Why Torture Doesn’t Work And Is Un-American
“Matthew Alexander” is the pseudonym used by a Special Operations air force officer, who led a team of interrogators in Iraq in 2006. He wrote a book, How to Break a Terrorist: The U.S. Interrogators Who Used Brains, Not Brutality, to Take Down the Deadliest Man in Iraq, and a piece for the Washington Post where he explains why torture doesn’t work. “I’m Still Tortured by What I Saw in Iraq” describes the “deeply flawed, ineffective and un-American way the U.S. military conducts interrogations in Iraq” that has “Alexander” alarmed.
I’m not some ivory-tower type; I served for 14 years in the U.S. Air Force, began my career as a Special Operations pilot flying helicopters, saw combat in Bosnia and Kosovo, became an Air Force counterintelligence agent, then volunteered to go to Iraq to work as a senior interrogator. What I saw in Iraq still rattles me — both because it betrays our traditions and because it just doesn’t work.
The officer says interrogations were based on fear and control and often resulted in torture and abuse.
I taught the members of my unit a new methodology — one based on building rapport with suspects, showing cultural understanding and using good old-fashioned brainpower to tease out information. I personally conducted more than 300 interrogations, and I supervised more than 1,000. The methods my team used are not classified (they’re listed in the unclassified Field Manual), but the way we used them was, I like to think, unique. We got to know our enemies, we learned to negotiate with them, and we adapted criminal investigative techniques to our work (something that the Field Manual permits, under the concept of “ruses and trickery”). It worked. Our efforts started a chain of successes that ultimately led to [Iraq’s al-Qaeda leader Abu Musab al-] Zarqawi.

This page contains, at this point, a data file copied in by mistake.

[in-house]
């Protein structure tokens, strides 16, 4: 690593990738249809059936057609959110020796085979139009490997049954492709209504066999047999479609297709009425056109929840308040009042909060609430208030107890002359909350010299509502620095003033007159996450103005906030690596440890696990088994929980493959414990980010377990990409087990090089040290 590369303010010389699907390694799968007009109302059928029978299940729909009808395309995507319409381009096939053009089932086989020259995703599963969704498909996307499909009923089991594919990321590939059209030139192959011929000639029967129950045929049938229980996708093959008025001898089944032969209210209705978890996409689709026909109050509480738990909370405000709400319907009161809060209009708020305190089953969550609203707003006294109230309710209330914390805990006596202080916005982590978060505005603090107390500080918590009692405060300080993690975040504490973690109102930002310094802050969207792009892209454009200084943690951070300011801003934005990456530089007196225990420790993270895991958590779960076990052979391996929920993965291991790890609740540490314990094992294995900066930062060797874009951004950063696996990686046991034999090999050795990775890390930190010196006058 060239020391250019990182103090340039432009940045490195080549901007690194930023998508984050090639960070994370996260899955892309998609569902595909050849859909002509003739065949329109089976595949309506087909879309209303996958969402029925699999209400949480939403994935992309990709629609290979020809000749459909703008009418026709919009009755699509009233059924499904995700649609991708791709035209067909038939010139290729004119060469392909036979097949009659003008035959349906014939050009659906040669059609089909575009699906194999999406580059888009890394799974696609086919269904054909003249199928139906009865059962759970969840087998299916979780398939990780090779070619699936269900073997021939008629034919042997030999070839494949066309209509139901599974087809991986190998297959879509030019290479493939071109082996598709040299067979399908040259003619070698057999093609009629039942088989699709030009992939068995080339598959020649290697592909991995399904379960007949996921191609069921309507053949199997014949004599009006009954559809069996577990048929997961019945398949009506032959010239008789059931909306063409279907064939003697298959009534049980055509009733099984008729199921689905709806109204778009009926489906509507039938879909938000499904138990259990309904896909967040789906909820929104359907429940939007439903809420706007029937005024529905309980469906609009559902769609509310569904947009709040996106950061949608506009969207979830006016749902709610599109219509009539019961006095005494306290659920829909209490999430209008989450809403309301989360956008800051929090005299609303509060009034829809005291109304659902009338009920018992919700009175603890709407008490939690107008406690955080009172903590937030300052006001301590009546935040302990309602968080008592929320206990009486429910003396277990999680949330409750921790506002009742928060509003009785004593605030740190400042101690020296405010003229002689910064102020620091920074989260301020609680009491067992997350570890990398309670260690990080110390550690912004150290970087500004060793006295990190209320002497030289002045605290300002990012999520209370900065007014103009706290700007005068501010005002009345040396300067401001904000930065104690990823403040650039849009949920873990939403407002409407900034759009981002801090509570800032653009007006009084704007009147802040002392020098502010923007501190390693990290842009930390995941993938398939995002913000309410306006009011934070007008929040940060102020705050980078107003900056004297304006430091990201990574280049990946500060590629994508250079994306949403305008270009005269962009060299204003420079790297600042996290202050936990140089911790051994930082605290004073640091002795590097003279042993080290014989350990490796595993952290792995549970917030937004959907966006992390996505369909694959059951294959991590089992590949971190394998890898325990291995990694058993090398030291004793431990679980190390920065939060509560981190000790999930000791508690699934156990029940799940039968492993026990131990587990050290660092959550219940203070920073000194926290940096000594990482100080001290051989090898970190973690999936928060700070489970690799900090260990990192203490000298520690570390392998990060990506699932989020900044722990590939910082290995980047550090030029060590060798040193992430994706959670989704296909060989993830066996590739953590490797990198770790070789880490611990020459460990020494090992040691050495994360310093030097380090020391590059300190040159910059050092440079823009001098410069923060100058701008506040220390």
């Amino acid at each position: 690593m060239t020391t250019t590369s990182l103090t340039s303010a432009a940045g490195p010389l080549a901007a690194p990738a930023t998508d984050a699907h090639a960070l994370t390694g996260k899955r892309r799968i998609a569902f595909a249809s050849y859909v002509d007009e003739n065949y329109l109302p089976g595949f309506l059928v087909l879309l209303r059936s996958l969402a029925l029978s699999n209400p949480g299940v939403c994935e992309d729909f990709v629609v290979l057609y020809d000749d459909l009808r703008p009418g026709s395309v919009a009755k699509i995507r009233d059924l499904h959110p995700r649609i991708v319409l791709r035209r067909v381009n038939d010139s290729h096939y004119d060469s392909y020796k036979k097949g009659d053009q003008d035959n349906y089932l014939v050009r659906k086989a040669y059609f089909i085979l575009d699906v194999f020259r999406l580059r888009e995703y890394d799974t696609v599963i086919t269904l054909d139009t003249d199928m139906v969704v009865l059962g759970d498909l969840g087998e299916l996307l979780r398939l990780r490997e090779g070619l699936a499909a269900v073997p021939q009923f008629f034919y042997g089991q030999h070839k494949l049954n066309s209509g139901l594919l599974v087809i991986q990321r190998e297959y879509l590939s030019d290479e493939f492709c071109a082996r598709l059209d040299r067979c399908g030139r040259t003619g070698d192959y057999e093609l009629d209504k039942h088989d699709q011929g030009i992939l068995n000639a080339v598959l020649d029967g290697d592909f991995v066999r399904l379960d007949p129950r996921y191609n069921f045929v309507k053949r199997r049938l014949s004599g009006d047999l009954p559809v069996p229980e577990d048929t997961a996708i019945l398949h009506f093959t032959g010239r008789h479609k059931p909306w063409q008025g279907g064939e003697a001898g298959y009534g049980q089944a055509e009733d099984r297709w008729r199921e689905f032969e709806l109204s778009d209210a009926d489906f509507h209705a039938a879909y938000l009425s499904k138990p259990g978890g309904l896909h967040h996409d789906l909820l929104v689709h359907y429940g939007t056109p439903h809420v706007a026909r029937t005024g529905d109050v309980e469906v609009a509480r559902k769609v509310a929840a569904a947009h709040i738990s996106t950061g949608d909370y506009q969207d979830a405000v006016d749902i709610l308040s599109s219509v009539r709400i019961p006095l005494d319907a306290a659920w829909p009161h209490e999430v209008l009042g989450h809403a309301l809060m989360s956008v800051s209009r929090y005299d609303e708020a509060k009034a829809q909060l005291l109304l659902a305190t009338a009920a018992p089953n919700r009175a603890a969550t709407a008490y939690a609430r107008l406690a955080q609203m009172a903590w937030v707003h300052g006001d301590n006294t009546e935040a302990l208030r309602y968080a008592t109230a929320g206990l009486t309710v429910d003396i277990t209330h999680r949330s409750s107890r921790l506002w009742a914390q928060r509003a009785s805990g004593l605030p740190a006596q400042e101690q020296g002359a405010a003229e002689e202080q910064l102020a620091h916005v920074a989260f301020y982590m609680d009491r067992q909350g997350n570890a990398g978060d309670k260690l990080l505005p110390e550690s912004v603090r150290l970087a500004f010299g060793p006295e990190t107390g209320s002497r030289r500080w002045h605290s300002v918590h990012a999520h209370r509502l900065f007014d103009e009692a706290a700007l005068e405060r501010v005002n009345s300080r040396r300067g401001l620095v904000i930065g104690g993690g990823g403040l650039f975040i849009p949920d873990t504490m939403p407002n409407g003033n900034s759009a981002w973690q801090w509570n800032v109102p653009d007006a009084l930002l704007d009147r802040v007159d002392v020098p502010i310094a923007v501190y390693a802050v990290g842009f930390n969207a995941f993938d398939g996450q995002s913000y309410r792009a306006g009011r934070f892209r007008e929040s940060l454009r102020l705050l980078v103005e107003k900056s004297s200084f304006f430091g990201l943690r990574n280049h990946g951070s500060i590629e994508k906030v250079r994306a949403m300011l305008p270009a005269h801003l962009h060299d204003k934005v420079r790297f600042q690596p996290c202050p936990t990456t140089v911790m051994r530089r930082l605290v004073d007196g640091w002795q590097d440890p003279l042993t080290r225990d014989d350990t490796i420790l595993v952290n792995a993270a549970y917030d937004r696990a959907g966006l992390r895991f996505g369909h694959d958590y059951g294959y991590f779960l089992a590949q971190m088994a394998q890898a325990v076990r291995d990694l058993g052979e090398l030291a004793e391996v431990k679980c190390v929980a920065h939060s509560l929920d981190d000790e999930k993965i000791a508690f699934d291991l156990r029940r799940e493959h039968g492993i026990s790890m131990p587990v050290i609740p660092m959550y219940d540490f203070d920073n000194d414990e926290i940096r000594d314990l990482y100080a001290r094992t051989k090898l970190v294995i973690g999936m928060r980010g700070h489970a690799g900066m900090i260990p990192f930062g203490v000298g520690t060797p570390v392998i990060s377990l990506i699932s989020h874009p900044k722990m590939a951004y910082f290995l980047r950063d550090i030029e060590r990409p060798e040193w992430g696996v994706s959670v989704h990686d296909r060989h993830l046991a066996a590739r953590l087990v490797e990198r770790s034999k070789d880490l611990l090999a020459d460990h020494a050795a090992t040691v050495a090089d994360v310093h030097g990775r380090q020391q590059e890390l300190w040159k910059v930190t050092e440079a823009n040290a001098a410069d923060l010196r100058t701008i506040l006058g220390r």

“Alexander” goes on to write about how humane methodologies resulted in greater success, as Sunnis turned away from al-Qaeda and information obtained led to the death of Zarqawi. And these more enlightened approaches also helped create the Anbar Awakening and a huge decreases in violence.
My experiences have landed me in the middle of another war — one even more important than the Iraq conflict. The war after the war is a fight about who we are as Americans. Murderers like Zarqawi can kill us, but they can’t force us to change who we are. We can only do that to ourselves. One day, when my grandkids sit on my knee and ask me about the war, I’ll say to them, “Which one?”Click here for reuse options!
Copyright 2008 Liberaland